This review was originally published on November 30th, 2011.
I’ve been really busy this season that I had forgotten about Snout Spout when he arrived yesterday (it didn’t help that Mattycollector took a week to ship him). This figure is one of my favorite childhood toys, but I can’t say that the Classics version is one of my favorites today.
The original Snout Spout was a later figure in the line, debuting in 1986 a couple years after the cartoon had ended. He did appear in Princess of Power a handful of times, so he has some Filmation cred and ends up being a character that could conceivably occupy a spot in both the Vintage Toy & POP rosters. I have no memories of POP as a kid, but I did have the figure and I absolutely loved it. Snout Spout is among my favorite MOTU figures keeping company with guys like Faker, Scareglow, & Sy-Klone.
I don’t know what it was about the vintage toy that I enjoyed so much. The colors? Orange is a favorite. The elephant head? It was so crazy it worked. The fireman aspect? Surely. I still lament the lack of a GI Joe Firefighter sub-line (so obvious, Hasbro), Hot Spot & Inferno were fave Transformers, and I got a lot of play out of Inferno from C.O.P.S. too.
Anyway, it’s probably all of those and I’m sure the water-squirting feature was part of too (Kobra Khan is another vintage favorite). And everything that I loved before is duplicated here… almost exactly… so what’s not to love?
I’m aware that I just spent a good chunk of my Man-E-Faces review talking about how I wasn’t as happy as I could be with the figure because he wasn’t vintage enough (he was pre-vintage, really) and now I’m going to point out, roughly a week later, that I’m not as happy with Snout Spout because he’s seemingly just too vintage. Life’s full of contradictions like that.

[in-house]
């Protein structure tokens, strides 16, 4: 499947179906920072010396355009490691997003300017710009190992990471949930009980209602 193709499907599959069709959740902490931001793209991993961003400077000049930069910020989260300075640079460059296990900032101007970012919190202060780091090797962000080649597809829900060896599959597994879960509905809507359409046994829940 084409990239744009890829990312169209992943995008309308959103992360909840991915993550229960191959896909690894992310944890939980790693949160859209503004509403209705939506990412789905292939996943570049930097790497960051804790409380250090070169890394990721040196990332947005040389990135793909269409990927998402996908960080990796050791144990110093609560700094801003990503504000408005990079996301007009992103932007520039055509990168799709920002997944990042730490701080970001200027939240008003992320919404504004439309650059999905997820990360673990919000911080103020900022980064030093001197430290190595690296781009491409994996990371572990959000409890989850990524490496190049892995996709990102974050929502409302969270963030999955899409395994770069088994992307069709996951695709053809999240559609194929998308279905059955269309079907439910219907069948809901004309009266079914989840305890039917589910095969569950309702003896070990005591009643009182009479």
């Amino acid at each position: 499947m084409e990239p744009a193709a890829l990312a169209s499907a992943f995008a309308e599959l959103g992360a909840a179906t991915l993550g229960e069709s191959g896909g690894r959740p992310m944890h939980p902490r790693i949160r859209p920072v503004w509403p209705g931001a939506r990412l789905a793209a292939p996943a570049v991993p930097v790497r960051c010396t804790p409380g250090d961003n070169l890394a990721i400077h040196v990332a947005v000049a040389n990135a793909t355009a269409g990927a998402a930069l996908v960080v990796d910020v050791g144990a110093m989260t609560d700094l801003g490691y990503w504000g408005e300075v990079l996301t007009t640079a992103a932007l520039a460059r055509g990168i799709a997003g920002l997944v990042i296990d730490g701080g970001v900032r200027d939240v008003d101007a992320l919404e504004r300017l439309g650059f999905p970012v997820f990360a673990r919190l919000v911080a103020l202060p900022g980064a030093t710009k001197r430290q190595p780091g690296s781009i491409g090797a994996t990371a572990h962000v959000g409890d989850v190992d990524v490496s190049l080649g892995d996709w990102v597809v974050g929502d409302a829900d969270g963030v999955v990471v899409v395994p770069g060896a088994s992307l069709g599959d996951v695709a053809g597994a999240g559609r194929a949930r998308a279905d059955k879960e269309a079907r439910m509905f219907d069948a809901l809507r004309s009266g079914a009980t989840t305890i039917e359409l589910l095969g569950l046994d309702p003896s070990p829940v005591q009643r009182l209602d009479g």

Sculptwise, Snout Spout got what the vintage figure called for – new boots and gloves, new undies, the harness & backpack, and that giant elephant noggin. The boots and gloves are new to the figure, but I could see them getting some re-use in the 30th Anniversary line or maybe for another character that could use a little more detailing. The new boots feature the “hidden” ankle peg that debuted with Vikor.
My favorite thing about the harness, I’m not going to lie, is that it covers up the nipples. I’m not against nipples, but I have to wonder, when nearly all of the figures are wearing clothes, why Mattel hasn’t found some development money to make a non-naked torso. The harness itself is pretty much a fully-realized update of the original with some minor details changed. Similarly, the loincloth is a straight update of the original.
The backpack got a little more love than the rest of the ensemble,. It’s a nice update of the original but the dimensions have been refined a bit, the “thrusters” are fully formed instead of being implied like the original toy, and ol’ Snouty picked up a MO2K pressurized tank on the side somewhere along the way. Pretty cool. The pack is removable, but the pegs are small, so take caution when popping it on or off.
Ultimately, though the head is generally what is going to make or break the figure. While I think it could’ve used a little more MO2K love (I loved the updates to the staction’s head), I’m at least happy that this Snout Spout doesn’t look sad. I’m fondest of him looking out from under his brow so far, because he looks pretty pissed (and based off that bio, shouldn’t he be?). The head does feature a lot of little details, but the irony is that almost all of them were present on the original (the exception being the rivets down the trunk).
Articulation is standard for the line since it’s mostly He-Man under there. I love the new enclosed ankles because they’re tighter. The design of Snout Spout’s head allowed for some excellent range on his neck articulation and that has been one of the happier aspects of the figure so far. The trunk itself is made of a bendable rubber, but it’s also painted. Whenever I move it, the paint bunches up a bit and gives me pause. The material feels durable and I’m not too worried about it so far, but I don’t expect to get too much play out of this particular feature lest I start putting cracks in the paint. More worrisome are the ankles, however. They’re internal like Vikor’s, but they’re not sturdy like Vikor’s. It’s not as bad as the He-Man boots, but it’s not good either. Continue to Page 2